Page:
Same Sun Here

What kind of genre is necessary to demonstrate that two characters despite their differences in nationality and identity share some of the same celebrations The same concerns The same worries The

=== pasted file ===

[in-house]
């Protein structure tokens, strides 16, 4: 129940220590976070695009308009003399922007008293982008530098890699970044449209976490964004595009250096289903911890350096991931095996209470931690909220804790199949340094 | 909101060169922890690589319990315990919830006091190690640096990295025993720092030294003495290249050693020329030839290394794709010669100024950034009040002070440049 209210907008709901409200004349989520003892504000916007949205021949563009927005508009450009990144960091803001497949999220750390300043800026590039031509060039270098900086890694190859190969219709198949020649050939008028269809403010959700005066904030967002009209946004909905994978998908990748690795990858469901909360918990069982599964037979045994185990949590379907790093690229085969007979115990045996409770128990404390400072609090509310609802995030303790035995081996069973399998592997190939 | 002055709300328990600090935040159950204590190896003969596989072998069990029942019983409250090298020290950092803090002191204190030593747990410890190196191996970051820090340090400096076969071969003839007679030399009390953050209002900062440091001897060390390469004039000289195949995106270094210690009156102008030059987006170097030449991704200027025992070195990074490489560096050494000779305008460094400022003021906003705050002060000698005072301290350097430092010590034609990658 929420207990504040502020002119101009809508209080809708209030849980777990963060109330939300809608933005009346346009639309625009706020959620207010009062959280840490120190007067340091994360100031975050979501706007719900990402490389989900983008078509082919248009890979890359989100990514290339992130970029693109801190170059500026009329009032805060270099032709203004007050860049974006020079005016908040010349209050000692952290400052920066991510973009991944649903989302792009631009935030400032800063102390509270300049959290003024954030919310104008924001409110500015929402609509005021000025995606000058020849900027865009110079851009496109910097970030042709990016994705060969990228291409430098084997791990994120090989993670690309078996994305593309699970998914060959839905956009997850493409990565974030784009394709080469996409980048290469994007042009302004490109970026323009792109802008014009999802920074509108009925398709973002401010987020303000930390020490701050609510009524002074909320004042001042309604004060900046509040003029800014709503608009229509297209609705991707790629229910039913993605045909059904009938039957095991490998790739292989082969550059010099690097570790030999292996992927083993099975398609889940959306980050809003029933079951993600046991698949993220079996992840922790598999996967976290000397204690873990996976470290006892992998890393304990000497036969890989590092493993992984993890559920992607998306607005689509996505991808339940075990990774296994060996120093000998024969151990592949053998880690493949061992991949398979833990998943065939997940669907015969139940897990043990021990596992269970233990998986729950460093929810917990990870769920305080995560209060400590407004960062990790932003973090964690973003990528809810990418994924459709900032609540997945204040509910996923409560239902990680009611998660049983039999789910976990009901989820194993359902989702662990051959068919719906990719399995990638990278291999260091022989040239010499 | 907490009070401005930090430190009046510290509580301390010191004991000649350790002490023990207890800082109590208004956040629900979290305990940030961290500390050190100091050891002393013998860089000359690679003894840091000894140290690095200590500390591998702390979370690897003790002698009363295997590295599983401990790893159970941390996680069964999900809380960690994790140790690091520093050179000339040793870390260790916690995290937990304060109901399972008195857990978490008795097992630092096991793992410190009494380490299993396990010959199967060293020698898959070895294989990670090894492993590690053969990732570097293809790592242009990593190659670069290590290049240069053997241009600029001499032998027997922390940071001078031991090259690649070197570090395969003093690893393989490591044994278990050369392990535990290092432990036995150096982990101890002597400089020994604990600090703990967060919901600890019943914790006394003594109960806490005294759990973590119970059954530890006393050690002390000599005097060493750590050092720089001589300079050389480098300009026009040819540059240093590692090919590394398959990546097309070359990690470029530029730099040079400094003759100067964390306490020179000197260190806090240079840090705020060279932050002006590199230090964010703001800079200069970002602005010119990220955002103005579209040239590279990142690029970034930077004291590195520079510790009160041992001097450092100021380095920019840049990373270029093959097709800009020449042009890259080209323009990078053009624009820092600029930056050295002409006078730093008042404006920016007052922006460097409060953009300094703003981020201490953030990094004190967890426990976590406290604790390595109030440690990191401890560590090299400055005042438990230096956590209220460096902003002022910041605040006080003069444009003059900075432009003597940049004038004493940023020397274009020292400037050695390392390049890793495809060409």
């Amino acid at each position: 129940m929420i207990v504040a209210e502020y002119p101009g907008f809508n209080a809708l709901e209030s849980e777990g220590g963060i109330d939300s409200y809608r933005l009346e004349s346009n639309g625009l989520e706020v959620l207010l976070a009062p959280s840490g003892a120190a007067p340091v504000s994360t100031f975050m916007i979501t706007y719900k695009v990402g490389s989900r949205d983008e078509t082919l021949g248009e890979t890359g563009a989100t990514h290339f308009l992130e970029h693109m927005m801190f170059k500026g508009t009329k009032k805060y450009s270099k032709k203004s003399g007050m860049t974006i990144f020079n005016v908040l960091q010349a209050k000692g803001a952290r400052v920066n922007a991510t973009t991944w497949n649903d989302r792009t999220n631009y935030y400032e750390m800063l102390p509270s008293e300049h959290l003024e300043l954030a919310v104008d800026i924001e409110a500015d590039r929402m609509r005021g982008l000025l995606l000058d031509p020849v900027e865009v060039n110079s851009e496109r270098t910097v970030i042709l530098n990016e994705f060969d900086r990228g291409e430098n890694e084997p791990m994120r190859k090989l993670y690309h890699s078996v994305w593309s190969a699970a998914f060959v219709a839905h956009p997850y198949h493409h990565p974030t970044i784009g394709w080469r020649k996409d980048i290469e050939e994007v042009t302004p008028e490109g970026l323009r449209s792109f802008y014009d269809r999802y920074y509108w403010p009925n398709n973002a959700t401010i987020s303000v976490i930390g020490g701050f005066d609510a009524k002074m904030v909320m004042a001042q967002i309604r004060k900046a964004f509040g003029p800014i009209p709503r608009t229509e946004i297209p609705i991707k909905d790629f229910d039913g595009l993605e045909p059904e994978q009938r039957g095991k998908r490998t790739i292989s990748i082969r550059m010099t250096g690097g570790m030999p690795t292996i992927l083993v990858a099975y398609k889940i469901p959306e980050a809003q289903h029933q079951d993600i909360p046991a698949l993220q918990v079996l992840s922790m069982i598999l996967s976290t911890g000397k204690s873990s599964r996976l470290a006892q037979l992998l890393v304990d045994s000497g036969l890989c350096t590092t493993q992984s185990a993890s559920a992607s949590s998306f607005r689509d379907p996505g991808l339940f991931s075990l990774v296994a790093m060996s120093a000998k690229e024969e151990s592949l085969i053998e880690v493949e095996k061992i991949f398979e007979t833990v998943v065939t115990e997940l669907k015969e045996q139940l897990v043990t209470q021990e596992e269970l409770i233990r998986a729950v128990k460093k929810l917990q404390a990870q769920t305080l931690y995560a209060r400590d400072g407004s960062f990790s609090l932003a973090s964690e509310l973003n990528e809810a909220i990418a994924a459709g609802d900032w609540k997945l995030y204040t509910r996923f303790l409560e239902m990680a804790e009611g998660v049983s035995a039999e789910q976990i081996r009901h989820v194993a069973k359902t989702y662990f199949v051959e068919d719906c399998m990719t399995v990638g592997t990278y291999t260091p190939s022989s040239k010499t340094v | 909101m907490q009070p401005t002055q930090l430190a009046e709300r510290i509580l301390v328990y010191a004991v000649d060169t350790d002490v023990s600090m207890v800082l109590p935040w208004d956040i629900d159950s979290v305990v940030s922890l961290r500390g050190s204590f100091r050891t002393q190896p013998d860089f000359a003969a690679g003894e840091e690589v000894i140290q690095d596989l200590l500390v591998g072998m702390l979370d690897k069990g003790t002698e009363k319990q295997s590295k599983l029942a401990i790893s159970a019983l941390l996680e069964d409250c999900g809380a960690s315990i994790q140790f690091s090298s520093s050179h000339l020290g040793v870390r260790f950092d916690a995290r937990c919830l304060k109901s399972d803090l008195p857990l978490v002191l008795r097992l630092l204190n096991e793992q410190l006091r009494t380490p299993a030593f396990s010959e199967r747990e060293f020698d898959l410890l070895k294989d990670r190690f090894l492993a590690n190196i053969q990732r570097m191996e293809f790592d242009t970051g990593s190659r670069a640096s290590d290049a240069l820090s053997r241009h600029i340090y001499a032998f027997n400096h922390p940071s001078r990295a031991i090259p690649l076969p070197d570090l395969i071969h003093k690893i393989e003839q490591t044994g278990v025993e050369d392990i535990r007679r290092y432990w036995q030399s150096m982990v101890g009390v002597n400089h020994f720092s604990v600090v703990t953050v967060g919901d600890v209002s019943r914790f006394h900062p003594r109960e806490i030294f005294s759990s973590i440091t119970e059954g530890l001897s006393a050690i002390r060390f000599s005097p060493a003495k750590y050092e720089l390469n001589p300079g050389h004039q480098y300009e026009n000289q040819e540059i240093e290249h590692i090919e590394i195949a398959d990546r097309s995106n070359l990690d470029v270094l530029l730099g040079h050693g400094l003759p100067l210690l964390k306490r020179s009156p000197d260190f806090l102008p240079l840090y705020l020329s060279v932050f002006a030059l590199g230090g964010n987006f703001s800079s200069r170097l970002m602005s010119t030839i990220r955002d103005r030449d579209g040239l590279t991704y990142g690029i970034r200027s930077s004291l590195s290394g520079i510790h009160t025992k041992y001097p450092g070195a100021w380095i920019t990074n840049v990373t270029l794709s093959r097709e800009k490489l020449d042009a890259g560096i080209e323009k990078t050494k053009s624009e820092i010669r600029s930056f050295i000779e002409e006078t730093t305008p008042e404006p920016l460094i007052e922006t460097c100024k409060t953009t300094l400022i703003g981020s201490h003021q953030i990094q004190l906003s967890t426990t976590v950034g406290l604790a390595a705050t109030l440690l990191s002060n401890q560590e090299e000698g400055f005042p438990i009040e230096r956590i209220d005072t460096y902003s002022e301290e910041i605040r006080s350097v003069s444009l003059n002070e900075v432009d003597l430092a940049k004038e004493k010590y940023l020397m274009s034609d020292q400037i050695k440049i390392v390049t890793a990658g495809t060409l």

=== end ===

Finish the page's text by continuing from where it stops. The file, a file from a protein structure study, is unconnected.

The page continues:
What kind of genre is necessary to demonstrate that two characters--despite their differences in nationality and identity--share some of the same celebrations? The same concerns? The same worries? The same sun? Epistolary, of course. Correspondence between two characters is well-recognized within the canon to include classics like THE SCREWTAPE LETTERS and DADDY LONG-LEGS.And here, Silas House and Neela Vaswani create a memorable relationship--carried by letters written back and forth--between River, a teen from Kentucky, and Meena, a young Hindi girl living in New York City. In their exchanges we see a character arc come through for each with room to grow on both sides and on the inside of both.Aside from the letters written back and forth, River and Meena provide younger readers with information about Kentucky and New York City that would ordinarily be handled in the narrative. It's masterful here, though, with each character playing "Did you know?" with the other. An interesting inclusion that might prompt discussion in MG/YA classrooms is a section from the U. S. Citizenship Test that Meena's parents are trying to pass as part of the story.Relationships between River and his grandmother and Meena and her older neighbor play out beautifully in the letters back and forth. River gets a chance to talk about mining and mountain top removal. Students interested in learning more about mountain top removal might like to read the narratives collected by Silas House and Jason Howard called SOMETHING'S RISING, a powerful collection that includes Appalachian voices talking about how this system affects their everyday lives. As a teacher consultant with The National Writing Project, I have seen many fine, fine demonstration lessons using Mark Teague's DEAR MRS. LARUE as an anchor text/read-aloud into a demonstration of letter writing as a format or means of correspondence. Many times, I have seen MG/Secondary participants in the room wondering what using this book (very nice and funny) would look like with older students. What Silas House's newest title offers is a Writer's Workshop ready text for the Middle Grade and Secondary teacher to use.Further, introducing and sharing a book like SAME SUN HERE might bring up a sense of advocacy/agency for some young readers making this title a rigorous book for its potential affective properties.As a "wheelhouse title," SAME SUN here provides multiple opportunities to extend invitations to readers to consider related topics making this Candlewick title a nice match for the Common Core Standards being implemented by many states:Hindi CultureAppalachian Culture Mountain Top RemovalImmigration Law and U. S. CitizenshipDisasters Related to Miningand many, many more. I could see this title being stretched out over the course of a year with younger readers and writers hearing the story in installments which might allow for their own correspondence back and forth with River and Meena through a writing strategy called thought capture.Popular Same Sun Here Author Silas House Neela Vaswani are Kindle In this extraordinary novel in two voices, an Indian immigrant girl in New York City and a Kentucky coal miner s son find strength and perspective by sharing their true selves across the miles.Meena and River have a lot in common fathers forced to work away from home to make ends meet, grandmothers who mean the world to them, and faithful dogs But Meena is an Indian immiIn this extraordinary novel in two voices, an Indian immigrant girl in New York City and a Kentucky coal miner s son find strength and perspective by sharing their true selves across the miles.Meena and River have a lot in common fathers forced to work away from home to make ends meet, grandmothers who mean the world to them, and faithful dogs But Meena is an Indian immigrant girl living in New York City s Chinatown, while River is a Kentucky coal miner s son As Meena s family studies for citizenship exams and River s town faces devastating mountaintop removal, this unlikely pair become pen pals, sharing thoughts and, as their camaraderie deepens, discovering common ground in their disparate experiences With honesty and humor, Meena and River bridge the miles between them, creating a friendship that inspires bravery and defeats cultural misconceptions Narrated in two voices, each voice distinctly articulated by a separate gifted author, this chronicle of two lives powerfully conveys the great value of being and having a friend and the joys of opening our lives to others who live beneath the same sun.. Silas House is the nationally bestselling author of five novels Clay s Quilt, 2001 A Parchment of Leaves, 2003 The Coal Tattoo, 2005 Eli the Good, 2009 and Same Sun Here co authored with Neela Vaswani 2012 as well as a book of creative nonfiction Something s Rising, co authored with Jason Howard, 2009 and three plays The Hurting Part 2005 , This Is My Heart for You 2012 , and In These Fields, with Sam Gleaves, 2016 His work frequently appears in The New York Times and Salon He is former commentator for NPR s All Things Considered His writing has appeared in Oxford American, Narrative, Blackbird, Newsday, as well as in anthologies such as Best Food Writing, 2015 and New Stories From the South, The Year s Best 2004 House serves on the fiction faculty at the Spalding MFA in Creative Writing and as the NEH Chair at Berea College As a music writer House has worked for and with artists such as Lee Ann Womack, Kris Kristofferson, Lucinda Williams, Jason Isbell, The Judds, Jim James, and many others He is the recipient of three honorary doctorates and is the winner of the Nautilus Award, an EB White Award, the Appalachian Book of the Year, the Jesse Stuart Award, the Lee Smith Award, and many other honors.. Good Kindle Same Sun Here Pre-Review Thoughts: I have such a love/hate relationship with Netgalley. I love it because it’s an invaluable way for me, as a British blogger, to get access to books that aren’t published over here for months or, in some instances, at all. I hate it because it always seems that when a new book comes out it’s a fight to the death to get accepted for the popular, well publicised titles. But what I love most about Netgalley is finding books such as this one that I would probably never have found otherwise and absolutely adoring them. “Let’s say right now that we can tell each other our secrets and we won’t make fun of each other. Don’t take this the wrong way, but you sound weird, too. I am glad of it, because I can be my own true self with you.”“Sometimes you write things in your letters that I thought nobody had ever thought before, except for me.But then there it is in your letter.”Stuffed full of pictures, poems and drawings (which unfortunately weren’t shown in the ARC but will be in the hardback copy I’ll undoubtedly buy), this book tells a simple story. It’s not a particularly original one but it’s a beautiful one all the same. With Meena and River, Ms Vaswani and Mr House have created two of the most authentic children’s voices I have read. Their letters are full of their worries, their pain, their dreams but they are also full of rich humour that had made laughing and shattering my early nights.I know I always rabbit on about how much better most middle grade books are at dealing with serious issues honestly than most YA books but I’m just going to rabbit on a little bit more. Because Same Sun Here was no exception. The environment, tolerance, different cultures, family and politics (this book is set in 2008 around Obama’s inauguration) are but a few topics that are covered in great deal within the letters between Meena and River. There is such a sweet and true message hidden within these pages but there’s a difference between talking about an issue and clobbering you over the head with it. Fortunately, both Vaswani and House are well aware of this. This book is, in effect, a love letter to communication. I don’t know whether I connected with this book because, like Meena and River, my friendship circle is spread across not only the UK, but also across the world. Because of things like e-mail and Skype and Facebook, I can connect with someone on the opposite side of the world and send out separate e-mails to someone in Australia, someone in America and someone in Kent in the time it takes me to find a biro that works. Sure, e-mails make it possible to have a friendship that isn’t reliant on the Royal Mail, but there truly is nothing like getting a real letter is there?“The reason I’m not on the e-mail list is because I thought it’d be cooler to write letters to somebody, since I can write e-mails to anybody.”So true. I love the act of writing a handwritten letter because you can’t delete bits or change your mind before you send it. Well, I mean, you can use Tippex and stuff (do people still use Tippex for anything as opposed to writing their crushes names on their pencil cases?!) but once it’s on the paper it’s out in the world. Maybe it’s just me but I feel like there is something much more honest in hand-writing a letter. This isn’t that much of a spoiler but if you don’t want to know anything about the plot just skip the next paragraph.Towards the end of the book Meena and River decide to meet in New York and I genuinely felt sad because I thought that now they’ve met, they’d never send letters to each other again. But I, ever the optimist, would like to believe that they did and they sent each other long, scrawled letters to each other with about how much fun they had when they met up. I know I went a bit off topic up there, but this book has inspired to make the effort to write more letters to all my kindred spirits scattered across the globe. On real writing paper.And maybe written in fountain pen. [Ha…. This was supposed to be a “quick” review. Whoops]Recommended For.People who want to read a book about contemporary issues. People who wished they had a pen pal when they were in school. People who wish they could look out of their window and see mountains. People who will never get tired of their grandma’s stories. People who like to scream at the top of their lungs at passing trains. People who believe that kindred spirits are telepathic. People who can believe that S.E Hinton is a girl and that she wrote a book because girls can do anything. People who wish Kentucky was a shape better suited to cutting it out of toast. People who will join me in my pledge to write more letters. Some more quotes because I couldn’t narrow them down:“Since reading this book, everyone I pass on the street seems full of stories and dreams and a secret sadness.” (On “A Tree Grows in Brooklyn” by the by)“It seems like there are so many homesick people in the world. It seems like so many of us live far away from where we were born.”“They were all surprised that we are best friends but we haven’t ever met. Ms. Beldsoe said that’s what happens when you find a ‘kindred spirit’.”I received a copy of this book from the publishers via Netgalley. You can read this review and lots of other exciting things on my blog here.